Though it will allow the staff more time to rest, all efforts to know the impact of the new arrangement on their salary from the management became futile as nobody was in mood to give an answer. So at month end the staff were left in shock as those who earned N100,000 before the new arrangement were now earning as low as N20,000. Sources revealed some of the company employees who could not understand the basis of the reduction and how it would cater for their family burst into tears. In fact, some staff were said to have collected salary that is as low as N15,000 and all efforts to get a response from the management as to how it arrived at the new salary was met with brick wall.
This reason prompted the angry staff to confront their company’s union chairman, who explained to them that efforts to get the national secretariat of the National Union of Food, Beverage and Tobacco Employees (NUFBTE), to interfere in the maltreatment being meted out to the Friesland Wamco employees were met with rebuttal. The union chairman stated that the national union was expected to take a stand on the decision of the company to change to three shifts and that the process involved the branch submitting such before the national union which will call a meeting after five days’ notice, but to the surprise of the union executives in the branch, the company kick-started the plan just three days after it informed them.
A complaint meeting was then planned for the day the national body was expected to meet, but when they got there, the company management led by the Human Resources Manager (HRM) Mr. Robert Maduekwe, was staging a surprise birthday party for the general-secretary of NUFBTE, Comrade Bamidele Busari, who in turn made sure the matter did not come up for discussion.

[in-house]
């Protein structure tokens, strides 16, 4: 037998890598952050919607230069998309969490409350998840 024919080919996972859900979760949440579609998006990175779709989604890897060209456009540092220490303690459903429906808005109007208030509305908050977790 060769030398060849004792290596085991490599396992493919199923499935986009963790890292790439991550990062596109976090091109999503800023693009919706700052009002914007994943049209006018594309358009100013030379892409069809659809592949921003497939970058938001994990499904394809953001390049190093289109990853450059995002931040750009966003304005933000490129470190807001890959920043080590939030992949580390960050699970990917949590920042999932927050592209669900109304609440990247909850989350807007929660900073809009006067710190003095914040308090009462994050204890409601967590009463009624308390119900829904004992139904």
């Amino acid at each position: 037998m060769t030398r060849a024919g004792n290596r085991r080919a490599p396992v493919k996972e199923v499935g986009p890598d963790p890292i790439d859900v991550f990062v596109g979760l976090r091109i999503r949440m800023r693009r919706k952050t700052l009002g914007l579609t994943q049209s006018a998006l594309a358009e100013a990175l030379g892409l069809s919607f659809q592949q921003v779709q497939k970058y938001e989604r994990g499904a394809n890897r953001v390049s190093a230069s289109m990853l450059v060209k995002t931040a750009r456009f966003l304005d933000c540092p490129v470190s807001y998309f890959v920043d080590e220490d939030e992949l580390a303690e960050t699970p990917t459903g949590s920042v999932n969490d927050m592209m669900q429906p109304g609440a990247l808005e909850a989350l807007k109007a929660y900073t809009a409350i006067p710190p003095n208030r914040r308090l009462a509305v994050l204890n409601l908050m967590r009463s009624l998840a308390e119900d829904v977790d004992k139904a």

The staff believed there was an alliance between the Gen. Sec of NUFBTE and the HRM, which is the reason the company never deemed it fit to obey any government announced holiday. It was gathered that the company made sure the staff worked even during election days, environmental sanitation days and festivals. They even worked during the nationally called industrial action before the protesting public chased them out.
It is remarkable to note that the company had been complaining of not making profit due to the Boko Haram surge in the north, whereas they were busy acquiring properties and lands to embark on their aggressive expansion. It is obvious that Friesland, one of the multinationals believed to be doing more for the people may be towing the line of some other multinationals in the country that treats their Nigerian employees as slaves. Though the management has again without consultation reverted to the former working arrangement, the workers suspect the unexpected one-month change may be an avenue for some people in the management of the company to embezzle money.